Pick up a back-tension release such as the Stanislawski (503) 777-1228, Carter Solution or Revenger 4 and T.R.U. Ball's Pro TNT Hinge Fire or Spike (804) 929-2800. Even if you never use these releases for anything else they're exceptional training aids that will literally make you a better shooter in a matter of days.
Accuracy with my normal caliper release really improved, especially at longer ranges, after I started practicing with a back tension release. After only a few sessions as a refresher, I can hold the pin steady as I squeezed off shots smoothly. I no longer have to fight my nerves while trying to hold my pin in one place. Even if you believe you're already a good shot, your accuracy will improve in leaps and bounds if you work with one of these releases during the off-season.
Setting Up an Index-Triggered Release
Length: It’s possible that you’ve never considered the length of your release aid. By shortening the distance from the wrist strap to the trigger you can greatly improve your ability to make a good shot.
Rather than using the first articulation of your index finger to pull the trigger – from the first joint to the tip – use the second articulation. This puts the trigger on the first joint or the pad of flesh between the second joint and the first joint. To do this you merely have to shorten your release aid and extend your finger a little farther forward when reaching for the trigger. This simple change may be one of the best-kept “secrets” in archery – or at least it is one of the most overlooked fundamentals.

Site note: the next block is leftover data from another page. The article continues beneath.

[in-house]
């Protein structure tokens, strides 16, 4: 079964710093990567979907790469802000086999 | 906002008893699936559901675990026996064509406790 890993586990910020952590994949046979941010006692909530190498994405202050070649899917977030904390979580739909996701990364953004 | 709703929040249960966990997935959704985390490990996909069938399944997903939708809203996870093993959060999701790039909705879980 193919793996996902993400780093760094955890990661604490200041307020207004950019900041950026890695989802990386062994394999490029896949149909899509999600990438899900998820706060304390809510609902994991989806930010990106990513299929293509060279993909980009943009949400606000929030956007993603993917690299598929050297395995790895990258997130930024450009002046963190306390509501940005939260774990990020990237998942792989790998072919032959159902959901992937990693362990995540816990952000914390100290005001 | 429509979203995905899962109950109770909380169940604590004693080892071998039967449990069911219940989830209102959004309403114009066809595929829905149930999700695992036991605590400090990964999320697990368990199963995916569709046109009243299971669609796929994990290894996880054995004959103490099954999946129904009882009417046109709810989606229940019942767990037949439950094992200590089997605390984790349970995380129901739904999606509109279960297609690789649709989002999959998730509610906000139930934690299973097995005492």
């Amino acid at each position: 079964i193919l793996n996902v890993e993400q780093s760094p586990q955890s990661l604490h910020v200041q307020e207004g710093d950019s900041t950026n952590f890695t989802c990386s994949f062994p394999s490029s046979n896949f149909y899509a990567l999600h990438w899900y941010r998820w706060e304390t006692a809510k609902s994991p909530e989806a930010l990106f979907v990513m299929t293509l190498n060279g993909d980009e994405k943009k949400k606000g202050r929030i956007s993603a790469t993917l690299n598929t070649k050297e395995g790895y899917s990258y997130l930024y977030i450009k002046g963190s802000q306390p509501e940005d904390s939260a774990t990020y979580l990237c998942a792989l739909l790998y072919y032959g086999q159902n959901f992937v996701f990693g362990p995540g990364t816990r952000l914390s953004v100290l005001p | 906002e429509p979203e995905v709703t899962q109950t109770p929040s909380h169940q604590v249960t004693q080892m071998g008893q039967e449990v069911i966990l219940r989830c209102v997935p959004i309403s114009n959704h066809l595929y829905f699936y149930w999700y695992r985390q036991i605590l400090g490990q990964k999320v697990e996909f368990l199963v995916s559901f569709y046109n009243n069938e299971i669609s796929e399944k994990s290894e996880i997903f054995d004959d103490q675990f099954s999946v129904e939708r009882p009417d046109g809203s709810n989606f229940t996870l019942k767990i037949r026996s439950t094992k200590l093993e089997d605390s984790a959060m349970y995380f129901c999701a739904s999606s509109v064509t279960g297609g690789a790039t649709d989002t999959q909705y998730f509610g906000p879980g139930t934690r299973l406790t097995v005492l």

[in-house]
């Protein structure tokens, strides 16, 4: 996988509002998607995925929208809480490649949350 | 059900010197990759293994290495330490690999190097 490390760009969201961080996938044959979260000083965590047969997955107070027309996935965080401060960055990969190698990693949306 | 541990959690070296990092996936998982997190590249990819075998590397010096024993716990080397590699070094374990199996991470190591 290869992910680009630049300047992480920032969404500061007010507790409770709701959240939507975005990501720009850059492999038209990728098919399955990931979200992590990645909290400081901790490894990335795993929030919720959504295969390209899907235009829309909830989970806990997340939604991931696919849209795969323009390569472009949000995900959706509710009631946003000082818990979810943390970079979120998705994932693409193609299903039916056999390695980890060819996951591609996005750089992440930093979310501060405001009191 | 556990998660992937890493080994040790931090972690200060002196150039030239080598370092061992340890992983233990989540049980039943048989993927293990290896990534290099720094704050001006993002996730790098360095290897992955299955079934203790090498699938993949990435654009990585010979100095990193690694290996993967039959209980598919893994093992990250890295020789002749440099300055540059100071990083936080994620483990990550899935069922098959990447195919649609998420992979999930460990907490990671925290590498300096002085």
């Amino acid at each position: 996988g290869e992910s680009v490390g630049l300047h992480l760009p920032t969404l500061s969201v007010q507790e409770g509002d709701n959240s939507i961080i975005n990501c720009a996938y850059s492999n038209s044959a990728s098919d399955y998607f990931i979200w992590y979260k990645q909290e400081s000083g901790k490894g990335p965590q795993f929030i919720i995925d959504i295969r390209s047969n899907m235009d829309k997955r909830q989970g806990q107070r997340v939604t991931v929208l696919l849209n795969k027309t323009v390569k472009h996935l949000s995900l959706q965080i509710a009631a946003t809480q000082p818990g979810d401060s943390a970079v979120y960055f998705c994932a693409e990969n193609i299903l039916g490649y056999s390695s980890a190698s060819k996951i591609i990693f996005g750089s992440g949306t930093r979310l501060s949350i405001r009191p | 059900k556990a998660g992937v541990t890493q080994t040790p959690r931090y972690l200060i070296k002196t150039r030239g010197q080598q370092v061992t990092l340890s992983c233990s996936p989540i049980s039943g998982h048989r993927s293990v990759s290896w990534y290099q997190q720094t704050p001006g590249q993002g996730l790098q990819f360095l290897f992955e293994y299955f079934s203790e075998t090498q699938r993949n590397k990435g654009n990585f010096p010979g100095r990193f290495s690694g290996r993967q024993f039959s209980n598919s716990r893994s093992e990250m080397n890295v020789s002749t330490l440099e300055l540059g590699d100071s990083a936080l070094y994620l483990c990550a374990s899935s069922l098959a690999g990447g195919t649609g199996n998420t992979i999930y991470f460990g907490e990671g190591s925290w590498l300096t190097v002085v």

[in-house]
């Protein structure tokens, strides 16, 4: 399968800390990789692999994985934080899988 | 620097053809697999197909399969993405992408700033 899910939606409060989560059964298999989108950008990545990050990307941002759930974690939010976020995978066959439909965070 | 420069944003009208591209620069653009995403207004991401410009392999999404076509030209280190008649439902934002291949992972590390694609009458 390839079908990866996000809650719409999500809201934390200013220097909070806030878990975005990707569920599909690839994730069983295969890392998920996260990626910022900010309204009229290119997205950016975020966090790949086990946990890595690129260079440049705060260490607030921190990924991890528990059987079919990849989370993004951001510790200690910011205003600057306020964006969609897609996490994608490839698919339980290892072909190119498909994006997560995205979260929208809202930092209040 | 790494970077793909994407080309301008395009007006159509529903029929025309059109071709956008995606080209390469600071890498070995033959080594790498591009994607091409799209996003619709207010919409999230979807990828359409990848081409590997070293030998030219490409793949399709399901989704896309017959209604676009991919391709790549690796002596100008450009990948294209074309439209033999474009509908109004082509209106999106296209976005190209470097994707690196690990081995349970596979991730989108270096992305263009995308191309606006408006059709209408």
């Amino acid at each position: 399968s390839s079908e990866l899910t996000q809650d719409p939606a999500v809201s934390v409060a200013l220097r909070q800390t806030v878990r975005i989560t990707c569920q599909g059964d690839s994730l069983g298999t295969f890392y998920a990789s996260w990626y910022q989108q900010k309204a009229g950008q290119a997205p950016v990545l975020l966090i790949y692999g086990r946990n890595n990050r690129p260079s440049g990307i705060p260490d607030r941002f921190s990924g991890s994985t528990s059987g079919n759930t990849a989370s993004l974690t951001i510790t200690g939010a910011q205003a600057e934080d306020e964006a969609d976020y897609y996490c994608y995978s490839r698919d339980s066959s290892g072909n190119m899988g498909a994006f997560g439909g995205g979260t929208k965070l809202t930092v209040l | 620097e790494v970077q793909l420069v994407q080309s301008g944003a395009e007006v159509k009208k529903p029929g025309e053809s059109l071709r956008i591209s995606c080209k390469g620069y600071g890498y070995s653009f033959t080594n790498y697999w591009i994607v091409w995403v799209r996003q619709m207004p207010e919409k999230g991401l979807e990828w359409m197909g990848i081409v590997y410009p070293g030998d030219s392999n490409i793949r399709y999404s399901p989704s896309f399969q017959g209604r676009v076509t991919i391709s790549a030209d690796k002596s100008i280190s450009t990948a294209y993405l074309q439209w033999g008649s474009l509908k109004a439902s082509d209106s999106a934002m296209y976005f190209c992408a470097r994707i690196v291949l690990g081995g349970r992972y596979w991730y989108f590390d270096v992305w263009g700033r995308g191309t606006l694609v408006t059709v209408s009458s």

This setup works better because the second joint isn’t nearly as sensitive to trigger tension as the first so it doesn’t give you enough feedback to anticipate the shot with the same degree of accuracy as you can when triggering with your fingertip. Plus the second articulation is much less mobile. This means that once you start squeezing the trigger you are much more likely to achieve the kind of consistent pull that produces a surprise release.